This sermon was delivered by Wendell Griffen, pastor of the New Millennium Church in Little Rock, Ark., on June 7, 2009.


Like Nicodemus, many people who are serious about faith struggle to understand what Jesus meant when he said that a person must be “born-from-above” in order to enter the kingdom of God.  They don’t understand this “new birth” or “born again” thing. 


Basically speaking, Jesus told Nicodemus three things:  (1) one dimension of life is physical; (2) another dimension of life is spiritual; and (3) we are never truly alive and able to fulfill God’s purposes unless both dimensions of life are operating under God’s authority—what Jesus meant when he spoke about seeing and experiencing the kingdom of God.  Until both dimensions of living happen, we are incomplete and only partially alive to God, ourselves, and others. 


We understand that human life requires physical conception followed by birth.  Human conception and birth happen in fluid environments—in what we can loosely call water.  A baby is conceived and developed in a fluid environment, and is born from that environment—born from the water, so to speak.  Physical conception is vital, but so is birth.  Unless birth happens, there is no life to feed, teach, and grow to maturity.    


But birth and physical maturity do not make up all that we understand as living.  If humans are merely born, fed, cleaned, sheltered, and grown to physical maturity, we merely become adult brutes.  We understand that eating, drinking, sleeping, voiding and eliminating our bodily wastes, breeding, aging, and dying are aspects of our living.  Yet, we somehow sense that life is more than that.  There is a dimension to living that is more than groceries and comfortable places to rest and nest.  Sadly, too many people never enjoy these are basic necessities from the time they are born until they die. 


Even so, living is more than satisfying physical pleasures and avoiding physical hardships.  Without love, honor, truth, peace, and hope, none of our pleasures truly are satisfying.  Unless there is more to life than physically getting what we want and avoiding what we don’t want, life is vanity, as the wise person said in Ecclesiastes.  No matter how much we want and get, and no matter how much we avoid that we don’t want, the getting and avoiding do not complete us.  Something else is missing.  The emptiness we sense is not physical.  It is spiritual.  We sense that we have been intended for more than physical comforts and hardship.  We sense that we have been spiritually conceived.  But conception without birth is not life.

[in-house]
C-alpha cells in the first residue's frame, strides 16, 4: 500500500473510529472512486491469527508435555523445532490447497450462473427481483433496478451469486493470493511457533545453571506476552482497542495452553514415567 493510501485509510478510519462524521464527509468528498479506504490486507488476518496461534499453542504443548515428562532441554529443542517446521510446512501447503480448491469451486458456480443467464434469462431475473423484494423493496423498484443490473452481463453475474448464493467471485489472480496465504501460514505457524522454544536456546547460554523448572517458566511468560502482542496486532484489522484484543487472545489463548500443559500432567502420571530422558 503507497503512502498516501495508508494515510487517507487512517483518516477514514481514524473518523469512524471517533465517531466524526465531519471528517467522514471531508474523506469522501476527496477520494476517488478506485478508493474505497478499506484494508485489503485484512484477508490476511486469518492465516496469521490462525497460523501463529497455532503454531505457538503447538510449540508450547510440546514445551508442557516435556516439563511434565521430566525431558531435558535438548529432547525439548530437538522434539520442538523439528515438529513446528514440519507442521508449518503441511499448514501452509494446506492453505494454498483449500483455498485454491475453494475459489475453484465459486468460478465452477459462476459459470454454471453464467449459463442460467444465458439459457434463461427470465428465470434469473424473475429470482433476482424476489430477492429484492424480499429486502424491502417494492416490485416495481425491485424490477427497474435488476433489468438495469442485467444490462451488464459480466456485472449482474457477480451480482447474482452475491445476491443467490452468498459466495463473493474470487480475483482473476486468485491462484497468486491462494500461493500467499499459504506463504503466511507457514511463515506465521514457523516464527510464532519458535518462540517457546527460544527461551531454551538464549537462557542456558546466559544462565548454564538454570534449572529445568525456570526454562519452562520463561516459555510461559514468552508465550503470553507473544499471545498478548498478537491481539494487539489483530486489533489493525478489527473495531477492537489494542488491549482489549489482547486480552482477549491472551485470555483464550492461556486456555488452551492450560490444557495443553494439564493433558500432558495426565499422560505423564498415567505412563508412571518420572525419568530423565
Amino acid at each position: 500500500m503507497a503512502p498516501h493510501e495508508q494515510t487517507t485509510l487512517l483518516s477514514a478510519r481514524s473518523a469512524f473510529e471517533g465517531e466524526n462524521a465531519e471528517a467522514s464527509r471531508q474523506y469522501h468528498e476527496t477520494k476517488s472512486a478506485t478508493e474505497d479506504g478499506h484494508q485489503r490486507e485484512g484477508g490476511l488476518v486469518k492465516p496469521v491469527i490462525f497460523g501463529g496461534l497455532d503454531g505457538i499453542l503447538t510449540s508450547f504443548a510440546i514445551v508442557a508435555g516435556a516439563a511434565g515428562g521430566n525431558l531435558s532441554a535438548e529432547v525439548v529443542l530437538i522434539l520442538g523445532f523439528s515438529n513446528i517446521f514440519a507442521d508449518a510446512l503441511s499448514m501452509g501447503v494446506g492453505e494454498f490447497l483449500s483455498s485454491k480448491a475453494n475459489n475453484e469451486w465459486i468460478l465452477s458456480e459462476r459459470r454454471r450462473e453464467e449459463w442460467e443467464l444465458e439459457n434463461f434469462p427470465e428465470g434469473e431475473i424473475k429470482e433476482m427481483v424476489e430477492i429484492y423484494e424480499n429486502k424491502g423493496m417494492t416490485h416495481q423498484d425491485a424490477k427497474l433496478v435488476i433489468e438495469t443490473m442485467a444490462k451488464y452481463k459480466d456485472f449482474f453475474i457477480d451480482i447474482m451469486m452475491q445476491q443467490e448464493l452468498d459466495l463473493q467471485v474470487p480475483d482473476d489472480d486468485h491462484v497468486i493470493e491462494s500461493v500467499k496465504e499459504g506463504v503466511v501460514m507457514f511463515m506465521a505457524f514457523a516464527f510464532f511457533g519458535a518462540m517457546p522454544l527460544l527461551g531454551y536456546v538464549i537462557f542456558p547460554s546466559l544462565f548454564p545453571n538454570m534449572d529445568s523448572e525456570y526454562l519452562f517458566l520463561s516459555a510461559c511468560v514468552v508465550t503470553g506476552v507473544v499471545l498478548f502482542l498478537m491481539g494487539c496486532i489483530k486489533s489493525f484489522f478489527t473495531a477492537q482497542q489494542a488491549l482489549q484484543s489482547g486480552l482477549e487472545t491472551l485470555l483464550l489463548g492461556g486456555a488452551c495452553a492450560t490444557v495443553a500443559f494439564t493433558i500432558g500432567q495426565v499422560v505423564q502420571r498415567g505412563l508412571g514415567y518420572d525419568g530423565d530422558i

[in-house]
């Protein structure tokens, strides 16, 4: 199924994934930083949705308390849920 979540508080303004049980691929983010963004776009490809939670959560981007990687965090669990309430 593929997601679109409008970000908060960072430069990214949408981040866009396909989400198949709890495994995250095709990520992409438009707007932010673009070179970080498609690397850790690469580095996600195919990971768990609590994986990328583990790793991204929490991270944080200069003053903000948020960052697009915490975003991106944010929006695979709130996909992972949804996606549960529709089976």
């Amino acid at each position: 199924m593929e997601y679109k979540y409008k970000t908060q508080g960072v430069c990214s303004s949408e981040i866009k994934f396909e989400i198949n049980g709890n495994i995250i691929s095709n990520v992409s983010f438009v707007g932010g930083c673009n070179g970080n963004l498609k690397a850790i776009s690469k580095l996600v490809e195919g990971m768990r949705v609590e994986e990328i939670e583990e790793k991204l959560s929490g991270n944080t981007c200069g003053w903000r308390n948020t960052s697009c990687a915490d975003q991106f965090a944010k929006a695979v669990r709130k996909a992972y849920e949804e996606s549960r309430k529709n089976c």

This explains why Jesus told Nicodemus that we must be born spiritually—from above.  Just as physical birth follows physical conception, spiritual birth must follow spiritual conception.  God’s Spirit—first mentioned in Genesis as a brooding wind over the soupy nothingness that later became our physical universe—is our spiritual parent.  Physical birth gives us mortality, but we must also be born of the Holy Spirit to be completely alive.  If a person is only born of the water (meaning physically), but is never born of God’s Spirit (meaning spiritually), he or she is “un-whole,” not fully alive for God, ourselves, others, or the rest of creation. 


Jesus really struck a nerve when he pointed out that Nicodemus, a respected leader in organized religion, did not even understand that a person must be spiritually born to be fully alive.  Nicodemus was an expert in religious history, ritual, and rules.  He believed in one God.  He read sacred writings.  He followed the rituals of his religious tradition.  But he did not understand that living in the true sense, in the whole sense, requires spiritual birth.  Nicodemus did not understand that one can be religious yet “un-whole,” meaning not fully alive with God, for God, and with other persons and the rest of creation. 


Like Nicodemus, many people know a lot about religion.  There is a lot of religion in the world.  Yet all the religion in the world will not make people fully alive who have not been spiritually born.  Jesus shocked Nicodemus and the rest of us when he said that religious involvement is not the same as spiritual life.  Unless we have been born of God’s Spirit, even our religious efforts are “un-whole.”


“Un-whole religion” keeps us from knowing and loving God as we should.  God is Spirit—not a body.  We cannot know God, love God, and obey God as we should without knowing, loving, and obeying God as Spirit.  It is true that the physical universe provides abundant evidence about God.  But the massiveness, forcefulness, and profound intricacies of nature do not fully define God to us.  Left with only the universe, we have only an “un-whole” sense of who God is, an “un-whole” idea about what God is like, and will live out “un-whole” notions about who we and the rest of creation are intended to be in God’s great purposes.